Preserving the “Fridge”
- contemporary architecture
A concept project that provides for preserving the non-protected cold-storage warehouse on the Dubininskaya Street, located in the very center of the rapidly growing Paveletskaya industrial zone.
Developed by Pavel Andreev architectural studio, the sketch concept of the “Fridge” technology park situated on the territory of “Moscow Cold Storage Facility ¹3” on the Dubininskaya Street is interesting because of its its unconventional approach to renovating a piece of non-protected legacy of the prewar architecture.
It is planned that on the territory of the former cold storage facility will host a large A-class office complex with a total area of about 75000 square meters – to replace the to-be-demolished brick building of a cold storage warehouse built, evidently, in the early 1920’s, just as the factory building looking very similar to it, located 400 meters to the east (Zhukov Proezd, 8), and dated 1924. Their architecture is interesting because it continues, albeit in a slightly simplified form, the traditions of the brick industrial romanticism of the 1910’s – in a later period, closer to the end of the period of the “New Economic Policy”, clearly showing the ambiguity of the 1920’s that we traditionally associate with constructivism. Besides, both buildings are strangely beautiful in their slightly wild brutalism, especially the second one, overgrown with yellow moss, which is (as some people claim) is the consequence of the presence of a chemical production facility that once occupied the building. In a word, the story of these buildings is rather fuzzy, and neither of them has a protected status – just as (and this does come as a surprise) the nearby constructivist club building named after A.I. Mikoyan. These buildings are not listed in the “Red Book” of the Preservation group Arkhnadzor either, and generally there is little information about them either in books or online. To be quite frank, it seems that the buildings of Cold Storage Facility #3 are very likely to disappear before anyone will ever want to study their history.
The Zhukov Drive, 8; the building of the chemical factory that later on belonged to Cold Storage Facility #3
However, currently we are speaking about the “Fridge”, the brick building standing at Dubininskaya Street, 41, Building 1. According to the brief of the A-Class office center and the technology park, it was due to be torn down. Meanwhile, seeing the luxurious – by the modern standards of heritage sites – building that looked like a temple of northern brick gothic, Pavel Andreev decided to propose to keep it or at least the memory about it and offered two options to the client: the first option consisted in preserving the “box” of the building, the second one consisted in keeping at least two walls (or at least regenerating the red-brick volume, even though such an idea is questionable, but still something like “coup de grâce” – the architect says. In this case, some part of the “Fridge” or at least the memory of it will be included in the composition of the grand-scale office buildings.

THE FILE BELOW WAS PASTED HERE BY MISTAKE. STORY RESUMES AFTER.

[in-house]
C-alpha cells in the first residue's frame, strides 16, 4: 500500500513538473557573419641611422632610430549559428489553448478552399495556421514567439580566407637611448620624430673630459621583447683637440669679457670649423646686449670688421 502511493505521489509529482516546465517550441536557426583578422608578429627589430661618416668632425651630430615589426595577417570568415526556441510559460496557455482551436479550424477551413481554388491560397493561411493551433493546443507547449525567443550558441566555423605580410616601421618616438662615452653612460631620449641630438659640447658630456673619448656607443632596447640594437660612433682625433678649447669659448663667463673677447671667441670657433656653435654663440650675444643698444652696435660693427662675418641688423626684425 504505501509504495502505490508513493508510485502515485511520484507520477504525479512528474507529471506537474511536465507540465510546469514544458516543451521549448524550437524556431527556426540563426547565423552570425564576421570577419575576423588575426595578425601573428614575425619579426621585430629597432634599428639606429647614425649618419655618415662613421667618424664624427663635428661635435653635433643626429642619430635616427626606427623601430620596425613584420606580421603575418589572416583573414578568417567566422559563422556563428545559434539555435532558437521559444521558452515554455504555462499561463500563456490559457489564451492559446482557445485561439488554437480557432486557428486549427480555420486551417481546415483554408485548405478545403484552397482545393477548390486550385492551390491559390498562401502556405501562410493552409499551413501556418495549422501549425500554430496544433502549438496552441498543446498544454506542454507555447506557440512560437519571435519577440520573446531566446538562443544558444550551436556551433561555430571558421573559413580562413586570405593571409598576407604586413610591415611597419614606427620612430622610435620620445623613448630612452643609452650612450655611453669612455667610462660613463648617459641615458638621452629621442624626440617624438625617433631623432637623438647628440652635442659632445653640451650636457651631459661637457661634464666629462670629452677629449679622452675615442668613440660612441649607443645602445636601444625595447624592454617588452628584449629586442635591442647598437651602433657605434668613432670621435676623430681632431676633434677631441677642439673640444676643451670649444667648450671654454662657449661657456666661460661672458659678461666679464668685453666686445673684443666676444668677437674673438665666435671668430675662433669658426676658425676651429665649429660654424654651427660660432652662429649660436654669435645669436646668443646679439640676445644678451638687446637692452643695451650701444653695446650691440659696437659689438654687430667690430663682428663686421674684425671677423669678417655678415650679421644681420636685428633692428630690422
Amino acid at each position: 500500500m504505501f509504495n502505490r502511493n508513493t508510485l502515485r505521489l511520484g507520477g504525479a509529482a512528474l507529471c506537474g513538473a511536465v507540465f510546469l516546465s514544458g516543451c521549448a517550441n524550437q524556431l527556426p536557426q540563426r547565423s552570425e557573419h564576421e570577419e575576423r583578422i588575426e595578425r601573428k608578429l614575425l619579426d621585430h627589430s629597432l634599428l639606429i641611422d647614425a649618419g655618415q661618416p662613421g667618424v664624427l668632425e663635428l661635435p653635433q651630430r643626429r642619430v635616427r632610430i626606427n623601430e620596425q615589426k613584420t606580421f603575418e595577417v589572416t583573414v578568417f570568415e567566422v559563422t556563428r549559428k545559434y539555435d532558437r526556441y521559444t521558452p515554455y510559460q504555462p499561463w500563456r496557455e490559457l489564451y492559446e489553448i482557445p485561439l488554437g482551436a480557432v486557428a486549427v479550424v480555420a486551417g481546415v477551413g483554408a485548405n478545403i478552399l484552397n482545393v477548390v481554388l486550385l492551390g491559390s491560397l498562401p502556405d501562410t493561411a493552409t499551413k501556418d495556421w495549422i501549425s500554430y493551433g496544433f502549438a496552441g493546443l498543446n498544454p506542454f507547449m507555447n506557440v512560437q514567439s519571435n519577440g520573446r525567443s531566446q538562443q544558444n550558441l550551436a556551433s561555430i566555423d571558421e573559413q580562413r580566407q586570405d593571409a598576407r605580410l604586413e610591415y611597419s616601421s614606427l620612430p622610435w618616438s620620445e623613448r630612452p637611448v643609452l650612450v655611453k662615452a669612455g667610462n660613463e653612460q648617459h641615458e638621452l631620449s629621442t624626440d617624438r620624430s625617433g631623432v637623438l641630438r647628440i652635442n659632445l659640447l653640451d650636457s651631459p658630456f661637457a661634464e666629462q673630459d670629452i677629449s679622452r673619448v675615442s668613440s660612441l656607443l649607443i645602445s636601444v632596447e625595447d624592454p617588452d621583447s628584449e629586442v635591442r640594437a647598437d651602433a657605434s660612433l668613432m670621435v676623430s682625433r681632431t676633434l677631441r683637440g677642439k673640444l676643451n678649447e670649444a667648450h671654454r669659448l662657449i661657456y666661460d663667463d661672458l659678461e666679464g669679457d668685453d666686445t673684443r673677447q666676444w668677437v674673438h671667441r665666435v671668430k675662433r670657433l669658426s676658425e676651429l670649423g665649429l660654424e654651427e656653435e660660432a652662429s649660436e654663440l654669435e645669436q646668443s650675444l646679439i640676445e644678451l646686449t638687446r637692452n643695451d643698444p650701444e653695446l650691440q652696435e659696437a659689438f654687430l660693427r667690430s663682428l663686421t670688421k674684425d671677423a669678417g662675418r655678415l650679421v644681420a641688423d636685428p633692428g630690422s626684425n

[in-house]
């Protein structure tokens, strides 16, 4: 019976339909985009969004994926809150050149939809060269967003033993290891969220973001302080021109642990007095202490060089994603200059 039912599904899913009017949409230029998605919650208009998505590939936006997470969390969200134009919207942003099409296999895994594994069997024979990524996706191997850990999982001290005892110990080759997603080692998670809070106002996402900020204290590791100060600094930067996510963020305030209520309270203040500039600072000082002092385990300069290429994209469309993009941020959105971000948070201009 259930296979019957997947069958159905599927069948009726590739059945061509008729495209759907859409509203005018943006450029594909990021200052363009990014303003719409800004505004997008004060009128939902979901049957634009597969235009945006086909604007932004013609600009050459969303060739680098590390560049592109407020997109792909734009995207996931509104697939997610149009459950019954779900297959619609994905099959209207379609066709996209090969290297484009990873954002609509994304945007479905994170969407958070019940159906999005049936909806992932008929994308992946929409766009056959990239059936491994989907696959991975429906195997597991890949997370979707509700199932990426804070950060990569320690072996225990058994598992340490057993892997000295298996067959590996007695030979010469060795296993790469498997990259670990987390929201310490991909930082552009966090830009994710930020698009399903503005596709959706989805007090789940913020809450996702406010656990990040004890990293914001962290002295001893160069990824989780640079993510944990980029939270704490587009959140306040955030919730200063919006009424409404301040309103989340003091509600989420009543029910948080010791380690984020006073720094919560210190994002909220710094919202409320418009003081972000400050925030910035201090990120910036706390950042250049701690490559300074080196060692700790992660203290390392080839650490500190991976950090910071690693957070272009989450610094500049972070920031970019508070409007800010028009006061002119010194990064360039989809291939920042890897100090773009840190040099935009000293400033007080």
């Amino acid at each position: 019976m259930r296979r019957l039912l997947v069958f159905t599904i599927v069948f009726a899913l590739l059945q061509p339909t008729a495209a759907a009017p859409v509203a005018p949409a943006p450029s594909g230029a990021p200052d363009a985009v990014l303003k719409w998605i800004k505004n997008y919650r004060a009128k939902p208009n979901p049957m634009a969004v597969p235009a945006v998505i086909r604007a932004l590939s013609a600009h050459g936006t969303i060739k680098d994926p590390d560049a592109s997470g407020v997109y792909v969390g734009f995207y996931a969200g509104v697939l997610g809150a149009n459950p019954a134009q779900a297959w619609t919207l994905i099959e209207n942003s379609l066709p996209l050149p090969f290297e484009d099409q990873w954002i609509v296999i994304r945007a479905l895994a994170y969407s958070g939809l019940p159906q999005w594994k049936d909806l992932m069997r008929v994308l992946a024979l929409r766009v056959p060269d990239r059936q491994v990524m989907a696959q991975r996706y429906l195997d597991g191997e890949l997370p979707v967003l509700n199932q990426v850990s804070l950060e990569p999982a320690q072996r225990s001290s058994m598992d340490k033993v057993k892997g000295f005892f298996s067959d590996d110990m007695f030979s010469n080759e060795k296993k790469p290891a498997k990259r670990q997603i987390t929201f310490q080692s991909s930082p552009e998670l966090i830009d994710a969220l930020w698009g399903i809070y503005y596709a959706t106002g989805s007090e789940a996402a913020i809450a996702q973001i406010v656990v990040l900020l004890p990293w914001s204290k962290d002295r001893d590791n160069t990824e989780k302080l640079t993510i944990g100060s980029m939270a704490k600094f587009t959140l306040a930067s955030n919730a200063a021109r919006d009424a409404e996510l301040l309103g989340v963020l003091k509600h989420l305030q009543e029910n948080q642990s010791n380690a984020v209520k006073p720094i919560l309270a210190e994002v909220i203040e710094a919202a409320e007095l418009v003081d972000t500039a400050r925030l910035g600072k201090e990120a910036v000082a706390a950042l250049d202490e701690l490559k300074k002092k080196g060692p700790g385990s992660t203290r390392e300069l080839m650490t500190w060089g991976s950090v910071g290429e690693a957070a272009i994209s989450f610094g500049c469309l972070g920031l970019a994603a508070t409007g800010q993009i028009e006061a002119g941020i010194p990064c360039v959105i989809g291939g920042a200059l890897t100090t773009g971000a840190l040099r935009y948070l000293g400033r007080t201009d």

If the building of the warehouse is preserved in its entirety, its brick walls will be punctured with windows in order to provide the future offices with enough sunlight; the buttresses adjoining the walls will provide the framework that will visually “hold the building together” and will definitely indicate its relation to the brick industrial architecture; the decor, scarce but still impressive in its unique way, is also preserved. Currently, the building is divided into seven floors each four meters high; the project proposed to replace the old intermediate floors with new ones, at the same time keeping the original elevation marks. The first and the minus first floors are occupied by public functions, there is also an underground parking garage – in some versions, it appears directly underneath the “Fridge”, in some versions it skirts the foundation walls without losing its square footage.
The silhouette of the pitched roof of the “Fridge” is also preserved, there is a broad (yet still stepping back from the edge) glass lintel block growing up from it, which supports a horizontal “beam” that covers the brick hangar – in some options it stops like a cantilevered structure on the west end, in some – rests on a vertical unit on the side of the Dubininskaya Street. One way or another, although the modern building “embraces” its predecessor, it still does not devour the old building, rather serving as its frame, exposing the brick façades both from the side of the Zhukova Drive and from the side of the Dubininskaya Street, from where the side wall of the building can be seen, and where the architect is planning to make the main entrance between two buildings belonging to the same epoch, and also worthy of clearance, reconstruction and development.
Yet another new high-rise volume is situated west of the brick building with a maximum height mark of 75 meters. It was planned that its top floors from 14 to 17 would be occupied by apartments. In one of the versions, the tower shoots out an additional cantilevered structure on the level of the second floor – on the whole the modern part of the complex looks rather energetic and even flamboyant, as if making up for the idea of preserving the “undeserving” historical building, by sporting “barcode” black and white stripes, ostentatiously rectangular contours, an abundance of cantilevered structures, and “flying rectangles” in the spirit of Leonidov. In a word, this contrastive combination of modern and historical architecture yielded quite a European, and (to be sure) Dutch concept in terms of its approach.
The concept was developed by the architectural firm GrAn in July of this year at the commission of GALS development as a search for one of the possible options for the development of the land site, and, as became recently known, it will not be implemented.